3. Boonton,

    . First of all, flexible spending accounts for an individual were capped to $2500. For dependants they remain at $5000 so the hypothetical person caring for a sick child is no worse off for Obamacare in that regard.

    ACA capped FSA spending. Prior to ACA FSA accounts had no cap. From here, “The IRS imposes no dollar limit on health care FSA contributions, but employers
    generally do.”, which indicates that there were no limits … just a few lines down it indicates that ACA modifies what are qualified expenses and also caps the contributions.

    I see. You insist that it far better that you spend other peoples money (which makes you far more sensitive to price) … gotcha. Logic seems to have escaped you today.

    So the point of the article was correct, you could use FSA accounts for exactly the situation indicated, but now caps are imposed where they had not been.

  4. Boonton,
    AS just noted, they were not limited prior to ACA “but employers often do (limit them)” … the IRS did not have any limits on FSA accounts.

  5. You’re right about individual FSA accounts but the case of a parent caring for a sick child would be a dependent care FSA which is $5K cap and I believe was never unlimited.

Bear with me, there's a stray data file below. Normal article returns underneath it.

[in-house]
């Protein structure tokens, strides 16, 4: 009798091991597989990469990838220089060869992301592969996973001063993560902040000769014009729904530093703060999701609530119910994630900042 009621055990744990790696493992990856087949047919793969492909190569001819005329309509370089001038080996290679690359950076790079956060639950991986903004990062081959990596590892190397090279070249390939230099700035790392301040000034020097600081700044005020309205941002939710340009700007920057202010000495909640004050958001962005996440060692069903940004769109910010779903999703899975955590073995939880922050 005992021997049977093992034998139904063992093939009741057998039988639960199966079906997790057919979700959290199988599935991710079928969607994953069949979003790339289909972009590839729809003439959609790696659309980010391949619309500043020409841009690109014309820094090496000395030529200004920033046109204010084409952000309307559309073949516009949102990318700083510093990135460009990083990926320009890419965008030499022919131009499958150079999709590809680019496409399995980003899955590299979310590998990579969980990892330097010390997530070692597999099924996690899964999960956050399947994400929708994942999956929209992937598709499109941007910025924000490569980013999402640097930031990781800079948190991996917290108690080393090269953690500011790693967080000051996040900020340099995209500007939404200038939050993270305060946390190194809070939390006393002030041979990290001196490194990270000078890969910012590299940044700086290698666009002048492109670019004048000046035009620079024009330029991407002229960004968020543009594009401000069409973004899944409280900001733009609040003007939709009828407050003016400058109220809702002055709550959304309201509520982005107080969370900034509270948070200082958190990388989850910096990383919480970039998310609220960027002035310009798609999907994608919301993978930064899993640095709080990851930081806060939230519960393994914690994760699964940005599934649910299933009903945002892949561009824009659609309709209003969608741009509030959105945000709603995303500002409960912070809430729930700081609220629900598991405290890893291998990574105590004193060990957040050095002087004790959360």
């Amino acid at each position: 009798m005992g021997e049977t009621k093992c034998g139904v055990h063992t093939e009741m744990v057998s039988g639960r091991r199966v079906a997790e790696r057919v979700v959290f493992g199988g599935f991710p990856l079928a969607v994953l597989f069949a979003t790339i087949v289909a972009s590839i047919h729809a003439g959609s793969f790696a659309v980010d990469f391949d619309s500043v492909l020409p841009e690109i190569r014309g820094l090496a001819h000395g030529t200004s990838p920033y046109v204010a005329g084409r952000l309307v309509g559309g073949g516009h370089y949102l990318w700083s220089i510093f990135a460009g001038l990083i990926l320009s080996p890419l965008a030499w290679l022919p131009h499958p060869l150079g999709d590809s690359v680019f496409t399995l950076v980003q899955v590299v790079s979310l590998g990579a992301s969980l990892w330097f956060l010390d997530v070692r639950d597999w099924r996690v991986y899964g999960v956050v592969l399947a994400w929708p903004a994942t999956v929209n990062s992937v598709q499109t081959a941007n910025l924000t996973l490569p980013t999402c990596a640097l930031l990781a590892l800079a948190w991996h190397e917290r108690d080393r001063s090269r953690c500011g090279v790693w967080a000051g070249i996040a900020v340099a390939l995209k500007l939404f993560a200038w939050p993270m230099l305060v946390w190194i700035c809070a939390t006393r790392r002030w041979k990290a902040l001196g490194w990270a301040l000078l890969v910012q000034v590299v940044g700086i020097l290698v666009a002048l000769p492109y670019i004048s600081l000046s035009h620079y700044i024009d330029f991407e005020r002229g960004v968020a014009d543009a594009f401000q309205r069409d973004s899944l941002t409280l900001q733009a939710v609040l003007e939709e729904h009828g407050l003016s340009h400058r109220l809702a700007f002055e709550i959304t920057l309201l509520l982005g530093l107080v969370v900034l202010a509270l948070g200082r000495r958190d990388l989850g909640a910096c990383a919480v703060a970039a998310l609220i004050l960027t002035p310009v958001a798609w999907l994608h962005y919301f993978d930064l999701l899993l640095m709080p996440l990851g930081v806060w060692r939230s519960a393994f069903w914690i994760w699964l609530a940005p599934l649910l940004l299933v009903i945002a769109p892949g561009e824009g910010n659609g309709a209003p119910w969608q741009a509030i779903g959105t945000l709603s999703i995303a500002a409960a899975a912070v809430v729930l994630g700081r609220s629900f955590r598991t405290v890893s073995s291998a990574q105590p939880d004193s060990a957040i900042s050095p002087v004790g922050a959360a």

In reality you’d never find an unlimited FSA because these accounts are prefunded. Say I choose to put $1200 in one for 2014. In January $100 is held back from my paycheck. But I spend $1000 on medical care. I will be reimbursed $1000 even though I only earned $100. No employer would want to allow an unlimited FSA because they could end up having to front an entire year’s payroll up front. (Example: I elect $75,000 for 2014. On January 30th I submit my wife’s massive hospital bill for $100,000….the FSA has to pay me $75K. On Feb 2nd I quite my job leaving the FSA account in the red).

    But you’re missing the larger point. IF you have massive medical expenses, you get the itemized tax deduction. The FSA is ideal for trivial to modest sized medical expenses and expenses for dental and vision. The FSA isn’t a primary vehicle for funding serious medical expenses and to the degree you have serious expenses (either yourself or your spouse or kids) you would benefit from the tax deduction for medical expenses instead.

  6. I see. You insist that it far better that you spend other peoples money (which makes you far more sensitive to price) … gotcha. Logic seems to have escaped you today.

    The FSA isn’t going to work with big ticket health spending. The reality is most FSA spending happens either to cover copayments on spending that’s covered elsewhere or to cover things that isn’t covered by insurance at all (eyeglasses, dental care, some over-the-counter things like pregnancy tests or diabetes test strips). No one would use an FSC to cover, say, chemotherapy or the entire medical cost of childbirth.*